Every two years, communities, individuals, and other entities nominate heritage sites in need of urgent action that demonstrate the potential to trigger social change through conservation. The 2020 Watch received more than 250 nominations, and its 25 sites were determined through a series of extensive reviews, including an independent panel of heritage experts that was responsible for the final selection. World Monuments Fund will now partner with local stakeholders of each heritage site to design and implement targeted activities—including advocacy, planning, education, and conservation interventions—that will ultimately improve the resilience of communities, enhance social inclusion, and build new capacities in the heritage conservation field and beyond. Since the program’s inception, more than 836 sites in more than 135 countries and territories—including those on the 2020 Watch—have been included. The international attention given to Watch sites provides a vital tool with which local entities may leverage funding from a variety of sources, including municipal, regional, and national governments; foundations; corporate sponsors; international aid organizations; and private donors. Since 1996, WMF has contributed more than $110 million to Watch sites, while almost $300 million has been allocated to Watch sites by other entities. In addition, Watch Day is a component of the program that aims to connect communities to their built heritage through public events.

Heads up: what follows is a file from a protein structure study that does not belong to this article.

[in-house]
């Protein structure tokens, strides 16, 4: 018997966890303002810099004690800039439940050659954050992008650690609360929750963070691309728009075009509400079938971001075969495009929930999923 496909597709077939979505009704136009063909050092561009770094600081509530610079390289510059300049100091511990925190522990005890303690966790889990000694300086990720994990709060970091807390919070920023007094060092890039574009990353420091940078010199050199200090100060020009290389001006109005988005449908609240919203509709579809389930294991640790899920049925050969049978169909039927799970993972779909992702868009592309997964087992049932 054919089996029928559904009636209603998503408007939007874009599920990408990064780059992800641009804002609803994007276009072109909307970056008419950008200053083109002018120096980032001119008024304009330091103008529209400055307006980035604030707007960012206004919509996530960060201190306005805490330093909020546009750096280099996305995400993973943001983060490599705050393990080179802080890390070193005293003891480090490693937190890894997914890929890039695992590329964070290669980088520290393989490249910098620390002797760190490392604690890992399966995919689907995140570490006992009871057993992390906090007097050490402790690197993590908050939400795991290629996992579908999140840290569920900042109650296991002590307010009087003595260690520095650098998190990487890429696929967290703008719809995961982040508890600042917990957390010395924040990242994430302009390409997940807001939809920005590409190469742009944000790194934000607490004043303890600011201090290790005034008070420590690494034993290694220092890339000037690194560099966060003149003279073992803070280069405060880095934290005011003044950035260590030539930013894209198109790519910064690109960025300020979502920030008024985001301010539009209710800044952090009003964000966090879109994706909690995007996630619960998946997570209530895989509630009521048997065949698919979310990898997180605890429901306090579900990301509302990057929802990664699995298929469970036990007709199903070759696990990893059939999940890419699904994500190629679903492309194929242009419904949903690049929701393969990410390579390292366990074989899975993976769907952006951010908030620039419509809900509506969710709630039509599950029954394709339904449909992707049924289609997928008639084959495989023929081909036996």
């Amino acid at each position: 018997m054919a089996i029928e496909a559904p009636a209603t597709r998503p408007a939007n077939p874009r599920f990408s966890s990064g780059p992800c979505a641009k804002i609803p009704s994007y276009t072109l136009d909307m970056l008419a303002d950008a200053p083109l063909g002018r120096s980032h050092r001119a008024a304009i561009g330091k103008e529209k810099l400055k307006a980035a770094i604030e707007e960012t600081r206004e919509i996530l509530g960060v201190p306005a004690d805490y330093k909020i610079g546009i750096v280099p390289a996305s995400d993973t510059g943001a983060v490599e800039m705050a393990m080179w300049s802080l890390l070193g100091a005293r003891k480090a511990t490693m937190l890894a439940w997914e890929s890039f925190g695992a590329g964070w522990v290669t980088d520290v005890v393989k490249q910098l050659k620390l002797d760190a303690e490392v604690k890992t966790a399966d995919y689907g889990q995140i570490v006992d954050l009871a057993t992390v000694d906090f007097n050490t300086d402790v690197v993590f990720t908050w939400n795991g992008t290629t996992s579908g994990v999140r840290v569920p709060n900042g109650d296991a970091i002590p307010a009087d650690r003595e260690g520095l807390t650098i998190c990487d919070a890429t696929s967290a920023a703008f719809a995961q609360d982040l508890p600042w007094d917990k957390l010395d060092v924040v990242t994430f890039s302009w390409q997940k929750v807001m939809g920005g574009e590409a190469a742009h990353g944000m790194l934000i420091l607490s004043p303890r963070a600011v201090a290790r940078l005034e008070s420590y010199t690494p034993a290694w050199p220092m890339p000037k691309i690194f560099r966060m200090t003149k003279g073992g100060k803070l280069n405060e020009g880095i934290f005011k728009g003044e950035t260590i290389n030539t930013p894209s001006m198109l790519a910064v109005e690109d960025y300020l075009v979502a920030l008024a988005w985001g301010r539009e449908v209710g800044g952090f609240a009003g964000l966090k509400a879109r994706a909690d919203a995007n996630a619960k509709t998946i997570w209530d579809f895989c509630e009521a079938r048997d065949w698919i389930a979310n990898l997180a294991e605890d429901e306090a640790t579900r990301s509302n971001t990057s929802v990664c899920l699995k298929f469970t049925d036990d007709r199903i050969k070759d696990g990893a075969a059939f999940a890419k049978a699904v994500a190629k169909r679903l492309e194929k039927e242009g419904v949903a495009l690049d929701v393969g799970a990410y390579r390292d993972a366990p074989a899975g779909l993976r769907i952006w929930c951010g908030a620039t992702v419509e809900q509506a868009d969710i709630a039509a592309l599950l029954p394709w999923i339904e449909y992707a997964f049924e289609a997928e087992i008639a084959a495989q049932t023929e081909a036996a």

“The 2020 World Monuments Watch includes iconic treasures like Easter Island and socially-significant sites like the San Antonio Woolworth Building, reminding us that cherished places are determined not just by their architectural value, but also by their impact on communities around the world,” said Bénédicte de Montlaur, CEO, World Monuments Fund. “These remarkable sites demand sustainable, community-led solutions that bring people together and fuse conservation with social change. We are excited for the World Monuments Watch to kick start that impact.”

American Express has played a vital role in supporting the growth of the World Monuments Watch since 1996, when it partnered with WMF to establish the program. To date, the company has provided $18.5 million in grants for the Watch, helping sustain the future of 174 sites in 71 countries.